It’s been a month now and my husband Julian’s twin brother Jules is still staying with us. My husband is getting restless with all the togetherness, but I don’t mind. I don’t mind in the least.

I like having Jules around. He complements Julian, he complements us, and does so in a way that makes life more exciting. There’s always just a tiny bit of edge to our interactions, the kind of edge that keeps me on my toes and reminds me that life is for living and it’s not just a bunch of time that I’m passing through—that experiences are precious. I didn’t realize until recently how boring and repetitive our life together, Julian’s and mine, had become.

Jules is the hot chile in the enchilada. It’s remarkable how unalike his identical twin brother he is. I guess that’s why it shocked me, literally, when I walked up behind Julian yesterday to share a quiet, intimate moment, something that seems to be a kind of an endangered species of late. I put my arms around him and cooed something nonsensical. Without turning around, Jules cooed back in this artificially sweet, sarcastic voice, “Wrong twin.”

I didn’t know what to do or say, so I said nothing, just dropped my arms and snuck away. My face was hot and red with embarrassment. Ever since, however, I’ve been wondering how I could’ve made such a mistake. Was my subconscious telling me something? Freudians believe mistakes don’t just happen but reflect some underlying feeling. I guess I’ve a lot to think about. In a way, I’m glad I did it although it was plenty dumb.

Today I got even more to think about. Julian was at work. He sells insurance. He must be good at it because he makes a nice living. We’ve got a pretty house in the suburbs, two cars and enough loose cash to take expensive vacations. I can’t complain.

Jules, of course, was not at work. As a self-employed writer he doesn’t have any money—that’s why he’s stayed so long with us—but at least his time’s his own. That’s a major compensation.

He doesn’t have to go to an office. He just takes out his computer, fires it up, places it on his lap and stares off into space until lightning hits, or thoughts gel or inspiration strikes or whatever it is writers wait for, and then starts hitting the keyboard as fast as he can. Today, however, the lightning or the gel or the inspiration must be on vacation. He sits and stares at the ceiling, the screen goes dark and the keyboard remains silent and still.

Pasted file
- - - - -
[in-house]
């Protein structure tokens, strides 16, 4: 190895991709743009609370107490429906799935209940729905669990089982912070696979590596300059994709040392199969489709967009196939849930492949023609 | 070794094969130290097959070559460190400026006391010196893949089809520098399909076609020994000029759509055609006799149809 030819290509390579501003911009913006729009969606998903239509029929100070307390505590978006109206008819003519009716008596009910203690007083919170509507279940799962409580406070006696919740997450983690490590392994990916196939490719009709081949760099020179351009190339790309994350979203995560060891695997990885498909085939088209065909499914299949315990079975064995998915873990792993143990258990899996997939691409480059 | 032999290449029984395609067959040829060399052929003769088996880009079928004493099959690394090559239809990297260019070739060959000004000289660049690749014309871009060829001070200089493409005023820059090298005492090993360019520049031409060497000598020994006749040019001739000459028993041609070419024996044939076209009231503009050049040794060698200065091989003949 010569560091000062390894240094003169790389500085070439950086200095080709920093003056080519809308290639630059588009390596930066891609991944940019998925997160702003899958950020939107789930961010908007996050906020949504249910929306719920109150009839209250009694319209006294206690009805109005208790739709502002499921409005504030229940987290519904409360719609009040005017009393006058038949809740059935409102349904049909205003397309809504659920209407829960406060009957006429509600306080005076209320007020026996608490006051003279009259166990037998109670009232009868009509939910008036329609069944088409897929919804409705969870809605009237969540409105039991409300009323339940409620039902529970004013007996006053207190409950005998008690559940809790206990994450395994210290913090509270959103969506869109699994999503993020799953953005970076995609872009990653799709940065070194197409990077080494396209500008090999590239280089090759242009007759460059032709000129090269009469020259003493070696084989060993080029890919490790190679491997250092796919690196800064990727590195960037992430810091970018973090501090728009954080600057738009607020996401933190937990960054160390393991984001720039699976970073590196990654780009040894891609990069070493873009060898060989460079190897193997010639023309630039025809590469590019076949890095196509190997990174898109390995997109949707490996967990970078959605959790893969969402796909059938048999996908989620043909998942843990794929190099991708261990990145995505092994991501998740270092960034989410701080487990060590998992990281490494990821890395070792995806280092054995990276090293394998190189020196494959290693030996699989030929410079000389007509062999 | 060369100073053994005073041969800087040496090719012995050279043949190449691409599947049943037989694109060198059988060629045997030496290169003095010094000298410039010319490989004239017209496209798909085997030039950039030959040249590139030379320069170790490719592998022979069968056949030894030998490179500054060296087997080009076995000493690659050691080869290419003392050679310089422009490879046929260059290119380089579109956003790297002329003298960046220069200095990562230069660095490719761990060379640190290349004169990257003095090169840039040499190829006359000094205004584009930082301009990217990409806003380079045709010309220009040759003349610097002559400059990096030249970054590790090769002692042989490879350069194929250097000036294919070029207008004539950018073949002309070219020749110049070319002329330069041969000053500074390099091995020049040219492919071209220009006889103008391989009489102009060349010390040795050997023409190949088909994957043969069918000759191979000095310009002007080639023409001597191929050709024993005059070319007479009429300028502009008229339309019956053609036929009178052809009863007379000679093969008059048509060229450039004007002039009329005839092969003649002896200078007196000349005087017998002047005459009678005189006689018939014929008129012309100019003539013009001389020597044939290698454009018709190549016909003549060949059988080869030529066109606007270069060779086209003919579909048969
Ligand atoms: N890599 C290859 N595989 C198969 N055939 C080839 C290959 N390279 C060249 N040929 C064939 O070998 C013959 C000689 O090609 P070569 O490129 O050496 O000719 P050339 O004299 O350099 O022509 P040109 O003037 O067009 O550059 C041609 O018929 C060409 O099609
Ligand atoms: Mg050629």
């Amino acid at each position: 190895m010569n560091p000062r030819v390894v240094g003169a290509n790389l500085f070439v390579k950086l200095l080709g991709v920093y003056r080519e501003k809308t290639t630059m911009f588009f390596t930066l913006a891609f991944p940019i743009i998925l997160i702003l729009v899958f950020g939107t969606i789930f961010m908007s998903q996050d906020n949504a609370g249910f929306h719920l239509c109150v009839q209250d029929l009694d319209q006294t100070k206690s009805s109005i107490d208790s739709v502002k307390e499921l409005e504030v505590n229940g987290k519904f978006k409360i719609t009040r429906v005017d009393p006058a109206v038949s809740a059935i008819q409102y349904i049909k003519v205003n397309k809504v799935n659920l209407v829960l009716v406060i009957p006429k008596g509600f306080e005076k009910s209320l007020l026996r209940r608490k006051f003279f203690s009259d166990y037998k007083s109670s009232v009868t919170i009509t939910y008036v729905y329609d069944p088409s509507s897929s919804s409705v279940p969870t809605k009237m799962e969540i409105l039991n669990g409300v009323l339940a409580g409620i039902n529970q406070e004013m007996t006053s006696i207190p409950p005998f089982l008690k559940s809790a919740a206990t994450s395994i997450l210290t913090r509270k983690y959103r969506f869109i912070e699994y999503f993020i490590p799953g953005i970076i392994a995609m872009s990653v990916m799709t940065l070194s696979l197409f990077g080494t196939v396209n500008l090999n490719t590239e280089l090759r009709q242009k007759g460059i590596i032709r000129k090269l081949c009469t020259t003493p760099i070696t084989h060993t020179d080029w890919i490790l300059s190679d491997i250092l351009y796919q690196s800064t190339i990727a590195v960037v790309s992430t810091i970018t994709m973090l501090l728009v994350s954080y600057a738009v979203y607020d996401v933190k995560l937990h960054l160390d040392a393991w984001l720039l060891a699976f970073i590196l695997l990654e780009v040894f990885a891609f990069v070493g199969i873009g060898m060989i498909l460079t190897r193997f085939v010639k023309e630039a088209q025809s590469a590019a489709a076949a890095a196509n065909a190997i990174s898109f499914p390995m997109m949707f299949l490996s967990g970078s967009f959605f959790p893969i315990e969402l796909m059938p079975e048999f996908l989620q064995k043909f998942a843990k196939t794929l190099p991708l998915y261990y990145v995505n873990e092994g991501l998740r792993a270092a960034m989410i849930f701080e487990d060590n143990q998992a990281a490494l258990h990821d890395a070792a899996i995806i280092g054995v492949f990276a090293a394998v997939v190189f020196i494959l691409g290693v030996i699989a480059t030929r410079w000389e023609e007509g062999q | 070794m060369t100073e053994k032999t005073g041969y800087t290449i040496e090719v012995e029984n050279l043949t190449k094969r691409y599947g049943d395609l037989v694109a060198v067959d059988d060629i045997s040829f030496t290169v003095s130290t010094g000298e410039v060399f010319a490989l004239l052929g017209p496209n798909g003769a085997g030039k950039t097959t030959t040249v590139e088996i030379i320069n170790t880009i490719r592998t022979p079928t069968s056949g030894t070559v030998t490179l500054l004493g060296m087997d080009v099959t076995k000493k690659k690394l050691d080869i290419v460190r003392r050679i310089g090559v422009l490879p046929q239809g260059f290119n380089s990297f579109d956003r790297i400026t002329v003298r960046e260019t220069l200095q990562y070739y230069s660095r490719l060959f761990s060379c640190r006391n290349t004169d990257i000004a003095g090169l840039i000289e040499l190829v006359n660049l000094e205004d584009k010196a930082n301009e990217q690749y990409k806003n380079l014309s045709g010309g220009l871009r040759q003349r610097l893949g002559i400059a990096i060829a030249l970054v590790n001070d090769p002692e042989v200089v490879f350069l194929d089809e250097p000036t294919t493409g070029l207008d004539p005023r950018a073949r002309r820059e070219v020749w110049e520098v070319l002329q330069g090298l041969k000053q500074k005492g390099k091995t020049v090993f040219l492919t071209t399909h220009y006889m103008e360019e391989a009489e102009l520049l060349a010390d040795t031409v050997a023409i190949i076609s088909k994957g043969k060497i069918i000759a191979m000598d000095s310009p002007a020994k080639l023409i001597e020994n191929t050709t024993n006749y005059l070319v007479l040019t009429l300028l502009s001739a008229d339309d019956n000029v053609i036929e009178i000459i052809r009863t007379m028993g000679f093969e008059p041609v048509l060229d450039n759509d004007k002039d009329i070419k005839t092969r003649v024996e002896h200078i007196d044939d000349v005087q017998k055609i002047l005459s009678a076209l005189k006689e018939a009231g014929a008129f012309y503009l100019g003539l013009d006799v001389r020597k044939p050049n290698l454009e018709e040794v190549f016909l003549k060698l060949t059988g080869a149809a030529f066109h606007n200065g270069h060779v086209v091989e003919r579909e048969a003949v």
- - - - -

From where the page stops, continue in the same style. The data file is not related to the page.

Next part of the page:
Cautiously, because I respect a man’s work habits, I stepped into the doorway and asked Jules if he wanted a cup of coffee.

“I’d love it,” he said, “and you can put some of that stuff in it.” The “stuff” was brandy, which all three of us had added to our coffees last night. It was still morning and I didn’t put the stuff in the coffee, but I did bring the bottle and put it on the table between us. “Help yourself,” I said, “I don’t want to give you so much it gets in the way of your work.”

“No worry about that today,” he said. “I don’t think I could compose a grocery list.” He filled up his coffee cup to the brim with brandy, and I did the same. When our cups were half empty, we filled them again with brandy.

It’s said that women get high quicker than men because we have less body mass. Whatever the reason, however, I was definitely starting to feel the effects of the alcohol. Maybe Jules did too, I’m not sure, but his behavior made me think he did.

I moved from my easy chair to sit beside him on the sofa and put a hand on his shoulder. He looked at me hard, a stare that I read as some combination of question and challenge. And assertion. Not aggression exactly but a wordless way of saying, “Here I am. This is me. I’m not somebody else. I’m not my twin. Just me. What do you make of that?”

I stared back, equally wordlessly. I didn’t know what to make of the situation. I didn’t know what to make of Jules. Hell, I didn’t know what to make of myself.

After wordlessness and motionlessness had gone on for what seemed forever, and thinking on it had gone on far too long, he finally said, “Still the wrong twin.”

That was that. I picked up the empty cups and the bottle and retreated to the kitchen. But in my head I kept hearing what sounded to me like a question mark at the end of Jules’s sentence, as if he were asking me if I believed he was the wrong twin rather than telling me he wasn’t the right one. That question mark may have been hypothetical or imaginary, but whether it really existed, it still shook me up.

It could have all kinds of consequences.